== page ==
Our current model for communication along the stalk is a sliding of the helices relative to each other () by a half heptad. The proposal is that the line of hydrophobic residues in CC1 would slide in the grooves formed between the core residues in CC2. The movement would correspond to a transition between the weak binding +β registry observed in the crystal structure and the strong binding α registry trapped by SRS fusion experiments. While capable of explaining the experimental observations, there is as yet no direct proof that such a sliding occurs, nor any calculations showing that it is energetically feasible. It is perhaps useful therefore to discuss other possible mechanisms.
Fig. 4 The half-heptad sliding model of dynein stalk communication. (a) Close up view of the amino acids in the core of the stalk coiled coil (in dark blue). (b) Removal of 4 residues marked in light blue produces a construct with a 10-fold higher affinity for (more ...)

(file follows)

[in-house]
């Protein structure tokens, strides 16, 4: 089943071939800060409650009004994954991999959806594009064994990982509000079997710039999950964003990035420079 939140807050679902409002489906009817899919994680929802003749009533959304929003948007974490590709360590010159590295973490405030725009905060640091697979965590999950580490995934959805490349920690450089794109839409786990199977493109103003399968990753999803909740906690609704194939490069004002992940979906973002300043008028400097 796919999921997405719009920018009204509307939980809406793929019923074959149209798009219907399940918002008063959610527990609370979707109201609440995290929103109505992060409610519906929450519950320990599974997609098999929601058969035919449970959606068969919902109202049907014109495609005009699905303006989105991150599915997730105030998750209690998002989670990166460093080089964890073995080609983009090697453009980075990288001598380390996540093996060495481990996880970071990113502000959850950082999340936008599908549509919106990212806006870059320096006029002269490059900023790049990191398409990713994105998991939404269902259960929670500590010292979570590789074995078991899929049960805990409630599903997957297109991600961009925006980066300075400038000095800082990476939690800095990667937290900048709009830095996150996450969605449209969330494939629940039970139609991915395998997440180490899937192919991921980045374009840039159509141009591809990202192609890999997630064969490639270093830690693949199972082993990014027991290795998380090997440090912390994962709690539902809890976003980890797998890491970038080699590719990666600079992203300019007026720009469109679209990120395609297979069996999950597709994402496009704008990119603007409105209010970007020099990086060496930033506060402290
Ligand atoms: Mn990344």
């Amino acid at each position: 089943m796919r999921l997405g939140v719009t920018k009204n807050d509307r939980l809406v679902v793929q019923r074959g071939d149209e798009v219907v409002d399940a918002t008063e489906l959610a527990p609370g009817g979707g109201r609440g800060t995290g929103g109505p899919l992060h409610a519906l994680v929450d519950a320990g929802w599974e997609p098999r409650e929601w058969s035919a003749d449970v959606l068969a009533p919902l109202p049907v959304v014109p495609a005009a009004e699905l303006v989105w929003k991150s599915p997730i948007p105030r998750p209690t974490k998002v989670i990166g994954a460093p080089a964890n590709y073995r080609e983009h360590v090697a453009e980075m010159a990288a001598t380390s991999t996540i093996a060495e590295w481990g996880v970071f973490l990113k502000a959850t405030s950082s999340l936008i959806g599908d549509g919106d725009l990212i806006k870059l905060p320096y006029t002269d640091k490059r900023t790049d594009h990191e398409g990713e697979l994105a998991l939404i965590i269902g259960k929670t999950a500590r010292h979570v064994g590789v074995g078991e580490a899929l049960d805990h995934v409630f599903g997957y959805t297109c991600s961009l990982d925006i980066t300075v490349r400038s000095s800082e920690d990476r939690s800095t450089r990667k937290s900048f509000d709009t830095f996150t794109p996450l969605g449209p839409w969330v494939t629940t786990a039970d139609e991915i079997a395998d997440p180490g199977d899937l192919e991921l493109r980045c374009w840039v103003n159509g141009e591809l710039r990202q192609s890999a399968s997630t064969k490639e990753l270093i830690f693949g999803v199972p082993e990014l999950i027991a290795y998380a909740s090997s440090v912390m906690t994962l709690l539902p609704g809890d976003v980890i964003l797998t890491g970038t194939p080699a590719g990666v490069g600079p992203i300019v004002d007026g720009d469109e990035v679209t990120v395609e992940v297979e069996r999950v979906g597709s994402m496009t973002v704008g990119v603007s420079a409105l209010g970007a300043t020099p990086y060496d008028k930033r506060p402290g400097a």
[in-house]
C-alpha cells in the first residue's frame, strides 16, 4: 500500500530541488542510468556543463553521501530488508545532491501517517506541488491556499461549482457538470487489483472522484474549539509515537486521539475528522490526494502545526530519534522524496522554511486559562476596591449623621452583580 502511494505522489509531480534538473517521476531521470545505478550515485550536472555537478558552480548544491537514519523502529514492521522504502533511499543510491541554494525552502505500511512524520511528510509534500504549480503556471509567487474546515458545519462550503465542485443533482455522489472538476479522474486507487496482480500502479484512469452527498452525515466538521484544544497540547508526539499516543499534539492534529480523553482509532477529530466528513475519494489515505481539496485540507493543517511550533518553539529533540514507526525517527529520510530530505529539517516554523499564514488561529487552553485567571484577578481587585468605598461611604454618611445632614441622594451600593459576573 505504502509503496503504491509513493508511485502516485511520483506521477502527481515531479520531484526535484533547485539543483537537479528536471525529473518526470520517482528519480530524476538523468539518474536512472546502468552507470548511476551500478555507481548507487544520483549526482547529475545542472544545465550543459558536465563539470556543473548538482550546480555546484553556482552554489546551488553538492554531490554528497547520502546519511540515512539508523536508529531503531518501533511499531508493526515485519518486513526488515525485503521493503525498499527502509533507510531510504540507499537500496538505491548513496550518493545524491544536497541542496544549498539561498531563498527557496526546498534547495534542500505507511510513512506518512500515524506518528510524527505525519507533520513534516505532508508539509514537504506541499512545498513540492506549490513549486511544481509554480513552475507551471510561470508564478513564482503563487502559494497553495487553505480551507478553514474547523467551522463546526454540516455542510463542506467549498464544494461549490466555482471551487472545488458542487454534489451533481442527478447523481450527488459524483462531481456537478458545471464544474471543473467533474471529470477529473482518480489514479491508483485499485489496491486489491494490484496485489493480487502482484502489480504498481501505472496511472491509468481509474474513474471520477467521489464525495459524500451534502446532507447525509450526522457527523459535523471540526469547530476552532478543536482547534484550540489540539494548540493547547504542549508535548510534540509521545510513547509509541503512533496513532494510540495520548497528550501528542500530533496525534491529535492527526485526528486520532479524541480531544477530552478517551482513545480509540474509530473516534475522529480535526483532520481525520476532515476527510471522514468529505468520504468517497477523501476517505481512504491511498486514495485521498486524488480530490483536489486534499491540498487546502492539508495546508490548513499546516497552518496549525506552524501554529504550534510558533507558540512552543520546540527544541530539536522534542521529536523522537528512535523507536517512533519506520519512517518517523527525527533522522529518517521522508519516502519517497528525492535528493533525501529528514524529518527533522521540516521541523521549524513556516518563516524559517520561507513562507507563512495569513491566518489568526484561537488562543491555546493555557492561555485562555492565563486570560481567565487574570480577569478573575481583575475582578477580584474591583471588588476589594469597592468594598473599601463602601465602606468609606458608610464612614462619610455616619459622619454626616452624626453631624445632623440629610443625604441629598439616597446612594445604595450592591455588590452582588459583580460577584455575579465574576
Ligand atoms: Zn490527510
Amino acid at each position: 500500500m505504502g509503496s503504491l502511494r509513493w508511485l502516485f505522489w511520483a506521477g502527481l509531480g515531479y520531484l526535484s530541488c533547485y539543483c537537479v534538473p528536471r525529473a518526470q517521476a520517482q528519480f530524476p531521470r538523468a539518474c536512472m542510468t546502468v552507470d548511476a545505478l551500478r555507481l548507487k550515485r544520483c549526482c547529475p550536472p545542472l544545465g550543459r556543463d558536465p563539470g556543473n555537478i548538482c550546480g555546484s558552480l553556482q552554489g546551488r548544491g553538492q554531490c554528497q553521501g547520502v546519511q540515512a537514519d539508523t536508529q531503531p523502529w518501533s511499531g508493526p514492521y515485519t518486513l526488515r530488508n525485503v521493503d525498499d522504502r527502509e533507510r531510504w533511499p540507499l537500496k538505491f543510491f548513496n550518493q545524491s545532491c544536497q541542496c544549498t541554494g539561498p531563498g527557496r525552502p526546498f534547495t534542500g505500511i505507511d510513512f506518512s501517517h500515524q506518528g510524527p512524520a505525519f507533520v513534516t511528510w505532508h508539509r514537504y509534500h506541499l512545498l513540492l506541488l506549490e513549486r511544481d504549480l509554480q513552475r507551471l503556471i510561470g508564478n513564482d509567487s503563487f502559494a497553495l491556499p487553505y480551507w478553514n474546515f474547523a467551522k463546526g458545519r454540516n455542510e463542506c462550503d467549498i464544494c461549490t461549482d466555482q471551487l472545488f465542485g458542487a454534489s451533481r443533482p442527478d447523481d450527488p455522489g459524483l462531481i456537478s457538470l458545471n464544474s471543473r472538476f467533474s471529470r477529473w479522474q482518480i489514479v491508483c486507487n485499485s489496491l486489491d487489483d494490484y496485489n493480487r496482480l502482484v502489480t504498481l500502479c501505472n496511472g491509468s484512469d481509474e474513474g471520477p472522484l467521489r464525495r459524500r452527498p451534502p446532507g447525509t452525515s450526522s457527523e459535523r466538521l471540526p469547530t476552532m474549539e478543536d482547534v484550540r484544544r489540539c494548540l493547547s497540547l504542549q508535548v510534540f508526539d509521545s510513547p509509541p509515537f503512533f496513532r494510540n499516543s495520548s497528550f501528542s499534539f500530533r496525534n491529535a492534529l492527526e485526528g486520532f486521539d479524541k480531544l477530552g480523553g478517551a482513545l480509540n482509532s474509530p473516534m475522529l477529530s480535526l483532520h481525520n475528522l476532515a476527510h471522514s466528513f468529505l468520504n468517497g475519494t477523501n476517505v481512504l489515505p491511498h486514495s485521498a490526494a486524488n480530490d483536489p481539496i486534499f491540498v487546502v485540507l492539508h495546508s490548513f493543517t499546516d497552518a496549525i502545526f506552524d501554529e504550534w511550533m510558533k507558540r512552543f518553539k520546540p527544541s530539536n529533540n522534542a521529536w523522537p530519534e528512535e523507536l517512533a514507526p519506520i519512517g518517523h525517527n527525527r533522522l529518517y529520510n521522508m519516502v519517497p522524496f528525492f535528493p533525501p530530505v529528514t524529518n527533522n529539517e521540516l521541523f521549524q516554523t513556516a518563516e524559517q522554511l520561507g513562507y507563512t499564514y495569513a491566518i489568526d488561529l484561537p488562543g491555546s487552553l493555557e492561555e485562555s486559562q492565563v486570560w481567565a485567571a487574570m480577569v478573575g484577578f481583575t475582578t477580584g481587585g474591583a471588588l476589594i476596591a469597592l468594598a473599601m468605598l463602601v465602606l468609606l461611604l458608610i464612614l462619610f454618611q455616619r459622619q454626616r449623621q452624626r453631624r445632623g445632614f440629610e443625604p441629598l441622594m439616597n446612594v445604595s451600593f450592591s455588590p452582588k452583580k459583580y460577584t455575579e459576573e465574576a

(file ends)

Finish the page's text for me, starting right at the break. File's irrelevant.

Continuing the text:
A more extreme possibility than sliding is that the coiled coil undergoes a general melting (Gee and Vallee 1998
). Such a large conformational change is reminiscent of the coiled-coil transitions occurring during the pH-dependant conformational changes observed in influenza hemagglutinin (Skehel and Wiley 2000
). The best evidence against such a model comes from electron microscopy of dynein molecules in various nucleotide states (Sale et al. 1985
; Burgess 1995
; Burgess et al. 2003
; Ueno et al. 2008
; Roberts et al. 2009
), which suggest there are no large changes in the structure of the stalk. Although the flexibility of the stalk has been observed to increase going from the apo (high affinity) to the ATP vanadate-bound (low-affinity) state (Burgess et al. 2003